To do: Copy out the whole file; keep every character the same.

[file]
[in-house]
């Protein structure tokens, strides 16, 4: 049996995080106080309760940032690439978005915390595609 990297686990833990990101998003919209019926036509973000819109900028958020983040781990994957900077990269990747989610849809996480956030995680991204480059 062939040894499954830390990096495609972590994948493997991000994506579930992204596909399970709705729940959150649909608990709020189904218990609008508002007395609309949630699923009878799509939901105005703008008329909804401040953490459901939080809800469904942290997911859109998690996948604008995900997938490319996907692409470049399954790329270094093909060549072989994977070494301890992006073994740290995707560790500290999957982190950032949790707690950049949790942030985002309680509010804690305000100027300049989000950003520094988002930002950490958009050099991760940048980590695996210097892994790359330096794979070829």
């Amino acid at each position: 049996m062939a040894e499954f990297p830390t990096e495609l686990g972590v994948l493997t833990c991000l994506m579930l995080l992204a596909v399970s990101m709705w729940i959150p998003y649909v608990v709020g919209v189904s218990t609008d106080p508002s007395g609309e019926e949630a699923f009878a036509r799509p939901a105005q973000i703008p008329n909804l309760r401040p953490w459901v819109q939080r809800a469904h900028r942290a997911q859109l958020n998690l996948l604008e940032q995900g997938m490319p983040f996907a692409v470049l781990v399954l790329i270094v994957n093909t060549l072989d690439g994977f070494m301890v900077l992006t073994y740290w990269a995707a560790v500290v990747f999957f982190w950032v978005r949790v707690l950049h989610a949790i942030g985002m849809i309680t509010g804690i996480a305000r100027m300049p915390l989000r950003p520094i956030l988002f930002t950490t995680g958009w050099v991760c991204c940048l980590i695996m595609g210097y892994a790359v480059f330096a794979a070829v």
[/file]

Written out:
[in-house]
């Protein structure tokens, strides 16, 4: 049996995080106080309760940032690439978005915390595609 990297686990833990990101998003919209019926036509973000819109900028958020983040781990994957900077990269990747989610849809996480956030995680991204480059 062939040894499954830390990096495609972590994948493997991000994506579930992204596909399970709705729940959150649909608990709020189904218990609008508002007395609309949630699923009878799509939901105005703008008329909804401040953490459901939080809800469904942290997911859109998690996948604008995900997938490319996907692409470049399954790329270094093909060549072989994977070494301890992006073994740290995707560790500290999957982190950032949790707690950049949790942030985002309680509010804690305000100027300049989000950003520094988002930002950490958009050099991760940048980590695996210097892994790359330096794979070829």
């Amino acid at each position: 049996m062939a040894e499954f990297p830390t990096e495609l686990g972590v994948l493997t833990c991000l994506m579930l995080l992204a596909v399970s990101m709705w729940i959150p998003y649909v608990v709020g919209v189904s218990t609008d106080p508002s007395g609309e019926e949630a699923f009878a036509r799509p939901a105005q973000i703008p008329n909804l309760r401040p953490w459901v819109q939080r809800a469904h900028r942290a997911q859109l958020n998690l996948l604008e940032q995900g997938m490319p983040f996907a692409v470049l781990v399954l790329i270094v994957n093909t060549l072989d690439g994977f070494m301890v900077l992006t073994y740290w990269a995707a560790v500290v990747f999957f982190w950032v978005r949790v707690l950049h989610a949790i942030g985002m849809i309680t509010g804690i996480a305000r100027m300049p915390l989000r950003p520094i956030l988002f930002t950490t995680g958009w050099v991760c991204c940048l980590i695996m595609g210097y892994a790359v480059f330096a794979a070829v």